For me, the highlight of any meal at BLT Steak is the basket of popovers that speedily arrive after you order your dinner, and the chocolate espresso cookies that magically appear with dessert.
Both are served warm and they are free. The popovers have become a BLT signature so much so that every time I hear about popovers, someone inevitably mentions BLT Steak's.
Popovers are essentially a hollow roll made with eggs but no butter. They get their name from the batter popping over the surface of the tin while they bake. You can really flavor them with anything, but BLT Steak's version uses Gruyere cheese. I can barely wait to tear them open and watch the steam escape from within.
|This weekend I went to the BLT Steak in the Ritz Carlton in Westchester and got a sneak peak into the kitchen and was generously shown how to make BLT's infamous popovers and chocolate espresso cookies.
I just finished reading “The Accidental Billionaires” by Ben Mezrich. The book is all about how Facebook went from an idea to the mega-site that it is today. I could not put it down. The book focuses on Mark Zuckerberg and a few of his friends, who while at Harvard, created Facebook. Facebook's roots are still kind of murky as it is still unclear if Mark Zuckerberg is the sole originator of the concept. Either way, it’s a fascinating and relevant read. The book got me thinking about how much time I spend in front of the computer and what I tend to snack on (which I do try to keep relatively healthy) while perusing Facebook. Here are a few of my staples:
A good friend recently turned me on to Orville Redenbacher's Kettle Korn (Smart Pop brand; 94% Fat Free). I am addicted to it. Kettle Korn is sweet and salty and hits all the right tastebuds when you need a crunchy fix. It's easy to crack a tooth on a rogue unpopped kernel when eating popcorn out of the bag; I try to avoid this by dumping the freshly popped kernels into a glass pyrex bowl. Sometimes I mix it up by tossing in a small handful of raisins. Lately, Kettle Korn has been the favorite part of my days.
Another treat that gets me every time: apples and peanut butter. For peanut butter, I'm specifically referring to the packets of Justin’s Nut Butter. The peanut and almond butters come in the following flavors: maple, honey and cinnamon. They are natural, made in small batches, and come in adorable squeeze packets that are perfectly portioned and easy to take with you. I do not leave the house without a packet of peanut butter and an apple. I find that when I smear a little peanut butter on an apple, it takes the edge off when I am craving something sweet. Justin’s Nut Butters are available at Whole Foods, among other places. I buy them by the box. [Justin’s Nut Butter]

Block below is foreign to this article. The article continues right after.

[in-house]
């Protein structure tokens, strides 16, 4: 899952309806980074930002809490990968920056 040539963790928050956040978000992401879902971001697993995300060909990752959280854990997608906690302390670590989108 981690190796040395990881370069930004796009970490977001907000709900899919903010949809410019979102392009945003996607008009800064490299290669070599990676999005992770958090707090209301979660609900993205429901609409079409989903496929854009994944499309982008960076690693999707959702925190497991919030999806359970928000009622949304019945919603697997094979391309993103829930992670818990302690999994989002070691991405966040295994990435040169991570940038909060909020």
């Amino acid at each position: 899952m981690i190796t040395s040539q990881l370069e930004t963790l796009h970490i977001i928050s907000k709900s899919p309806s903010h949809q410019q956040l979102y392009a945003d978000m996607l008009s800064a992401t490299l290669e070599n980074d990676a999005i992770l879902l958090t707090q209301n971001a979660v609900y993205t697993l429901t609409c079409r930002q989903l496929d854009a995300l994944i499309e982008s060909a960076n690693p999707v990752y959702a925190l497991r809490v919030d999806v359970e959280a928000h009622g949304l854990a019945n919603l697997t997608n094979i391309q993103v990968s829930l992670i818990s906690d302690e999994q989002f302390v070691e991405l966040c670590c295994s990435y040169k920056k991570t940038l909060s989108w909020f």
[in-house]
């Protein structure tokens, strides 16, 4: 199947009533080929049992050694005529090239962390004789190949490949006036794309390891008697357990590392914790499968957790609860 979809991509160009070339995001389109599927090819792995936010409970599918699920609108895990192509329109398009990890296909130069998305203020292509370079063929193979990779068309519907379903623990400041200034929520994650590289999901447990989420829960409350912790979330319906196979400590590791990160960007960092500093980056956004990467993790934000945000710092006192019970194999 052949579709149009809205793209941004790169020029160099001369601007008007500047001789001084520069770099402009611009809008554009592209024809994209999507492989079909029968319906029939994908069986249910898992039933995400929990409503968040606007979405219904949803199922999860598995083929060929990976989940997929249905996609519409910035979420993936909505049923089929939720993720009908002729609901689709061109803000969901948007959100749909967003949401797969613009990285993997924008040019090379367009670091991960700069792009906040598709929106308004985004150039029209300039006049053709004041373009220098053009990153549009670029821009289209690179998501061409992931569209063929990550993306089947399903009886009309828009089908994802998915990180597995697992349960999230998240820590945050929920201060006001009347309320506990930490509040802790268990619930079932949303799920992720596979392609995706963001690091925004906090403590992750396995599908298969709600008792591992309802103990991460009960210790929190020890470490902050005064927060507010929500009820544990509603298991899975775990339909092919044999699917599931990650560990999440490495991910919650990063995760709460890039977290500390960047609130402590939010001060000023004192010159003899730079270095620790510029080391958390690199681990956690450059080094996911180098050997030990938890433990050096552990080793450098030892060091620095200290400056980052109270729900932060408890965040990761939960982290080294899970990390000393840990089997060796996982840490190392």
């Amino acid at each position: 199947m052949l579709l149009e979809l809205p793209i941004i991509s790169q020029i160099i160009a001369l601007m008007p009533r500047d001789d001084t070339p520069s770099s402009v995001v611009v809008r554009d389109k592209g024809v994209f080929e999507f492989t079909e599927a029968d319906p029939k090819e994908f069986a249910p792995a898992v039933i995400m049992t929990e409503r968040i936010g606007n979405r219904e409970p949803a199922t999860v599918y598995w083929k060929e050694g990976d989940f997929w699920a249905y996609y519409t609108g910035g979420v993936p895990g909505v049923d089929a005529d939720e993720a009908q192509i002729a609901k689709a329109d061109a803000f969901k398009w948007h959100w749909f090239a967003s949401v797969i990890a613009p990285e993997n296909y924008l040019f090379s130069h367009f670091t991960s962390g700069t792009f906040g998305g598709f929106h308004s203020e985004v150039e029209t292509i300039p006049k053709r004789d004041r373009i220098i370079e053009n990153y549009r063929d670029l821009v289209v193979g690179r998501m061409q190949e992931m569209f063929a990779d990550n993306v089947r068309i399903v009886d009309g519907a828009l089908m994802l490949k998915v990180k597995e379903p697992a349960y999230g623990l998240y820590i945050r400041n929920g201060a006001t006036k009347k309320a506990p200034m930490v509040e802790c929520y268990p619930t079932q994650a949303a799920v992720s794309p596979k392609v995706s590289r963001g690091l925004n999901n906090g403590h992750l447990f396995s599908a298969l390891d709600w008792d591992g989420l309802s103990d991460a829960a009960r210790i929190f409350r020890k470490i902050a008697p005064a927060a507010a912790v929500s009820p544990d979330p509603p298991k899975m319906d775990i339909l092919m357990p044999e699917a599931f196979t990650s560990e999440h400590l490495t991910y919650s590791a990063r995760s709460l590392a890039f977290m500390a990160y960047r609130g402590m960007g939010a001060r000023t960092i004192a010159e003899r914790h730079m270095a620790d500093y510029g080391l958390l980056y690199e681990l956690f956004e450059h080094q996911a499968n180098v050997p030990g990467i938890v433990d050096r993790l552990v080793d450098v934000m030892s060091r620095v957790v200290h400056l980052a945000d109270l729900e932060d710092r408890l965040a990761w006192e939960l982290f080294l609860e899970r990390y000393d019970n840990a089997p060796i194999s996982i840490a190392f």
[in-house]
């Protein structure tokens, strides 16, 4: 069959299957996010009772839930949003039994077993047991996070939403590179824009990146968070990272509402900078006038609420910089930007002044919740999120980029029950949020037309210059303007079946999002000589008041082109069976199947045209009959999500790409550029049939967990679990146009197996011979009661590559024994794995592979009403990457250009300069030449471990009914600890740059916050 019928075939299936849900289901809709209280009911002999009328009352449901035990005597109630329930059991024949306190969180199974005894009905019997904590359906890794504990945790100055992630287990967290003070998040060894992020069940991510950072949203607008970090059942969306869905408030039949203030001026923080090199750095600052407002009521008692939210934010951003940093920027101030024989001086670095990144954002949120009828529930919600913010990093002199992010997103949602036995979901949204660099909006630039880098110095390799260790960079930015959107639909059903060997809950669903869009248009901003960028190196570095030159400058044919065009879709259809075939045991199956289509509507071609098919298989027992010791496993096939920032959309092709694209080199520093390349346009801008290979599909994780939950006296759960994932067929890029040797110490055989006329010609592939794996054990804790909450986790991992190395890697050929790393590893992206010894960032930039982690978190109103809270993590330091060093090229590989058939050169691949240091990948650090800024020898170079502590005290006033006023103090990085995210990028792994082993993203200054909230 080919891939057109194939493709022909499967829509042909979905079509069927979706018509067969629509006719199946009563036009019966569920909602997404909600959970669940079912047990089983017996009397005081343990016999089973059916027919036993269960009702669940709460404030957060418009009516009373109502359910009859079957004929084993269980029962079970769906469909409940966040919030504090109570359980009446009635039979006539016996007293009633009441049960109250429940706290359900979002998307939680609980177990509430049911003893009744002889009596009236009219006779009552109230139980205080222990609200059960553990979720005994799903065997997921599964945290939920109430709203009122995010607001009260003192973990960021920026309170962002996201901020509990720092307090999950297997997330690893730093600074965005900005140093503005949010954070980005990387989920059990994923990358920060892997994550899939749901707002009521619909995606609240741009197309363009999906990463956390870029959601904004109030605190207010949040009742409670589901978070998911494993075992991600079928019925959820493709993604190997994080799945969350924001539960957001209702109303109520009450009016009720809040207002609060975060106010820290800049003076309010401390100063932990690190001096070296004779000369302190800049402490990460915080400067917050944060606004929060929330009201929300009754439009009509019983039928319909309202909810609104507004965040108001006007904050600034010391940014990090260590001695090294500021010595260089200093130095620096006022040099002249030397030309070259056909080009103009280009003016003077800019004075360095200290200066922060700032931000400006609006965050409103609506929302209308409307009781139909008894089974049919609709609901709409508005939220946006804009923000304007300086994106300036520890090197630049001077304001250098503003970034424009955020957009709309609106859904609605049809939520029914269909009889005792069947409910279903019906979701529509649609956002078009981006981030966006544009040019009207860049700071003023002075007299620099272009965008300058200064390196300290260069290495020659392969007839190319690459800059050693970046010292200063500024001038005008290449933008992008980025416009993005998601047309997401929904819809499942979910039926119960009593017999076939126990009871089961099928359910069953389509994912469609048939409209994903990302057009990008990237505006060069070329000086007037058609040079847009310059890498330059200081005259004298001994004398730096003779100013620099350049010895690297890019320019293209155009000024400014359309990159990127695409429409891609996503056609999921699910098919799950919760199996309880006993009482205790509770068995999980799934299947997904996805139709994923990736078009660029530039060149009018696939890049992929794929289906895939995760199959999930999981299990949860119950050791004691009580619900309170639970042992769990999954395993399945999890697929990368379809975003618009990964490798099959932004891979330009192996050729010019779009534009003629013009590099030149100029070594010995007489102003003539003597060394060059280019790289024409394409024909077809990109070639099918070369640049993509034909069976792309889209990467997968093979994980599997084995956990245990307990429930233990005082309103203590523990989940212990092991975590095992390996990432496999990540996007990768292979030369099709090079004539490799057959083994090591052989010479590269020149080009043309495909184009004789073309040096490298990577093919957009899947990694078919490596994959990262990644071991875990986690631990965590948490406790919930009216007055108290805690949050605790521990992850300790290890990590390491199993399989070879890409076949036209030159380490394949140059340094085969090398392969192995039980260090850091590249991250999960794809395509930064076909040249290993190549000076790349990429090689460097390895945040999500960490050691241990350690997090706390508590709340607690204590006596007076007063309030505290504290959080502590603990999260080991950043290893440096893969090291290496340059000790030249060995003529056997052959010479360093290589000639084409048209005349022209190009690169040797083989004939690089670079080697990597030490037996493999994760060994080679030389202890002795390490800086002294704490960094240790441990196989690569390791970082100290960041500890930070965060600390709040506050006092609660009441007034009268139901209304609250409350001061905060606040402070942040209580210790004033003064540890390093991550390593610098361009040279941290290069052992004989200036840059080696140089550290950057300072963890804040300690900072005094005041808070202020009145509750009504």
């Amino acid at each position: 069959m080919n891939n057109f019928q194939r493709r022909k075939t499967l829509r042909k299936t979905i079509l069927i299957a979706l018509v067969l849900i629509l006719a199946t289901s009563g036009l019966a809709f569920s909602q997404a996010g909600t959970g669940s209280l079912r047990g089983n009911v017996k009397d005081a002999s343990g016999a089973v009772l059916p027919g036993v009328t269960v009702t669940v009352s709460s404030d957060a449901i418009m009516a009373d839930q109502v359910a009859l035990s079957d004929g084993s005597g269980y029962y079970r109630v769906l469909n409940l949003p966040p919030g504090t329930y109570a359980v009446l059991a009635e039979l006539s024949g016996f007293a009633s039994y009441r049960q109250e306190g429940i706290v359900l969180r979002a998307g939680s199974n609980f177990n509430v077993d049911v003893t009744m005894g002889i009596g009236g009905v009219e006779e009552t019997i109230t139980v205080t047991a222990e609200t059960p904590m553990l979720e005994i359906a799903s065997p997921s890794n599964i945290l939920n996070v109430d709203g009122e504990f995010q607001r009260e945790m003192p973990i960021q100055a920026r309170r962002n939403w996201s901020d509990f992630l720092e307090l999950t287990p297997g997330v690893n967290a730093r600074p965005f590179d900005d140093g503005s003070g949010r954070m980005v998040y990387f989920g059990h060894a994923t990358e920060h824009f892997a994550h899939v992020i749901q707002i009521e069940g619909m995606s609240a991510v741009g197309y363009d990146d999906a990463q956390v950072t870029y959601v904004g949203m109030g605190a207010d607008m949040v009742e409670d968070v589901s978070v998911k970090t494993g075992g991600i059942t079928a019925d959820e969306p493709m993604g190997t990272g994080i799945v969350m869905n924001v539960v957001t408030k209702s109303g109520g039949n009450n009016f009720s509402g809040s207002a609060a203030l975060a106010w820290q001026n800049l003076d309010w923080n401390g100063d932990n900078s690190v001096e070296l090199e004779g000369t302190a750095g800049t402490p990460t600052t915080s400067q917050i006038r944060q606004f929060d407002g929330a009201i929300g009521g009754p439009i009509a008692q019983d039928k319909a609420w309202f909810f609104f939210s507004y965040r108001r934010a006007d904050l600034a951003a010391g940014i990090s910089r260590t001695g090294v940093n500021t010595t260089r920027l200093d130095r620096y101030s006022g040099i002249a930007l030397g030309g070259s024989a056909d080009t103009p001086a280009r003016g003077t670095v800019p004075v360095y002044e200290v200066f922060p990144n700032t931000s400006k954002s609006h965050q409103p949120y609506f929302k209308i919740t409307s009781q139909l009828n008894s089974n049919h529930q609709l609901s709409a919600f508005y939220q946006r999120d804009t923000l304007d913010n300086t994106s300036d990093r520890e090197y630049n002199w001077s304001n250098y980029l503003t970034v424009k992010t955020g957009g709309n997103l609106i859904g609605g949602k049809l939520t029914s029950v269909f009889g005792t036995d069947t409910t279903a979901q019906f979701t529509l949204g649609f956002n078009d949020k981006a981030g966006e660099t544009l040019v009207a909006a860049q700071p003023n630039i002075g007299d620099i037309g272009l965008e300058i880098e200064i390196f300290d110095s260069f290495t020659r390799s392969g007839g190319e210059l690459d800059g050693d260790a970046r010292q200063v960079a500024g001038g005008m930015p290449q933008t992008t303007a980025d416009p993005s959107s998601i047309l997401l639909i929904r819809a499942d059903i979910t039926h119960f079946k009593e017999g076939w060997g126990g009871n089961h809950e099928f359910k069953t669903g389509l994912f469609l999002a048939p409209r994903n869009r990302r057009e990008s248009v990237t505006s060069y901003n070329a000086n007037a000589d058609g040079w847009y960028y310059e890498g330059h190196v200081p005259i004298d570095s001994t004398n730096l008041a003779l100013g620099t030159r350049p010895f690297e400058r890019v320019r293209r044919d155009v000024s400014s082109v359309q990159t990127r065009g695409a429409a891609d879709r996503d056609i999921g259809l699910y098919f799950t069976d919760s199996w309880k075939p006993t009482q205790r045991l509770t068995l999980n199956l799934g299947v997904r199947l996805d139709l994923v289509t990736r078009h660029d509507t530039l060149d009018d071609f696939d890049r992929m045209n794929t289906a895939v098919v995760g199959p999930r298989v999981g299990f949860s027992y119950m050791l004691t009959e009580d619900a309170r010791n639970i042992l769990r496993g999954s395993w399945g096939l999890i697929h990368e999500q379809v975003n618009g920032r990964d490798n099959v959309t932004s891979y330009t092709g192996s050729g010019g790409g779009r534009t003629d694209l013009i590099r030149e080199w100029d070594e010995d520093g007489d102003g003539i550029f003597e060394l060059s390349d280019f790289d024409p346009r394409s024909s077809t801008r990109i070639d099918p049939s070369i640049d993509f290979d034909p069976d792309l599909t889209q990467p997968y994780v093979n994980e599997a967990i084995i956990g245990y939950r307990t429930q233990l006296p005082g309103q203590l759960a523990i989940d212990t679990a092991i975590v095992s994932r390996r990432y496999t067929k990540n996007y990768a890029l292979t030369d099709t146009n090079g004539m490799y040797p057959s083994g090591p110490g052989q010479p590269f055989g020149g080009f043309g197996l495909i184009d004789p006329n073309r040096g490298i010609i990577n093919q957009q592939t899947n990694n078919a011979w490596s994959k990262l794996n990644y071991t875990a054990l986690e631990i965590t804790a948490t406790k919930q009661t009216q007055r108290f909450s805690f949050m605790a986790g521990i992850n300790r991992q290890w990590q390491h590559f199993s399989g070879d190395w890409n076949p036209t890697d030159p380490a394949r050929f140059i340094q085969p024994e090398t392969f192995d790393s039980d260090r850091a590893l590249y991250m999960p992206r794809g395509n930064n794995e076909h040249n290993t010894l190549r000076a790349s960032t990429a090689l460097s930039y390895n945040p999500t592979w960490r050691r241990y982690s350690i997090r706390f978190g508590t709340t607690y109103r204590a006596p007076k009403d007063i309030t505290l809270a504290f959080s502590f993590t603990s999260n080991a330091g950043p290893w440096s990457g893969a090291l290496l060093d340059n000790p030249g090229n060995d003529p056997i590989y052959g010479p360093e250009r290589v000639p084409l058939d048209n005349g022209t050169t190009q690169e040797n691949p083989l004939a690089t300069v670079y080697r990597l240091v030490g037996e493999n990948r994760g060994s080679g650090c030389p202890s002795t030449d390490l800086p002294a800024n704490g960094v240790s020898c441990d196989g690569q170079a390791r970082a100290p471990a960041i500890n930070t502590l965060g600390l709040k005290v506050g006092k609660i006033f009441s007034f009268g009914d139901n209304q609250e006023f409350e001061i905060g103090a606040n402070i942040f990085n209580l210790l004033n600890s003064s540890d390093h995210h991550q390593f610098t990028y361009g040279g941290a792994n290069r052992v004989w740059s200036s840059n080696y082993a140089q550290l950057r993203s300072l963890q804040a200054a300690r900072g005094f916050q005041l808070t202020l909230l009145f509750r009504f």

|Clockwise from top left: Justin's Peanut butter; An apple and a packet of Justin's; My beverages of choice; Orville Redenbacher's Kettle Korn popping corn; Raisins to toss in the popcorn.|
|In the mornings, an energy bar can be a good snack. Bars that contains high amounts of protein are your best bet because they are more filling. Many of them taste like cardboard but the three bars that I prefer are Think Thin, Balance and Clif Bars. Almost every morning when I am pressed for time I have a Clif Builder’s Bar in Vanilla Almond. They are all-natural (although I admit, they are loaded with sugar) and are delicious with a cup of coffee. They are especially tasty when they are right out of the fridge.
|Gotta have my bars.|
|Dunkin Donuts should watch their back because Tim Hortons is opening up in Manhattan. Tim Hortons is the Canadian version of Dunkin Donuts but better, dare I say, much better. All of the new Tim Horton stores contain full kitchens so they will be making their donuts in the stores. [City Room]
We are in the middle of Summer Restaurant week. It goes from July 12-31. It’s a great opportunity to sample reasonably priced menus at many restaurants. There are a lot of great deals going around, especially this year. [NYC Go]
Energy shots, which come in small bottles, are part of a rapidly growing $6 billion world energy drink market. Most energy drinks cost 20 times (that's an exaggeration) as much as a can of coke and taste ghastly, but many stores can’t keep them in stock. When I go to my local bodega I see people buying these things five at a time. They are loaded with as much caffeine as a cup of coffee, but you can quickly slug it down for the same results. Go figure. [The New York Times]
Until we eat again,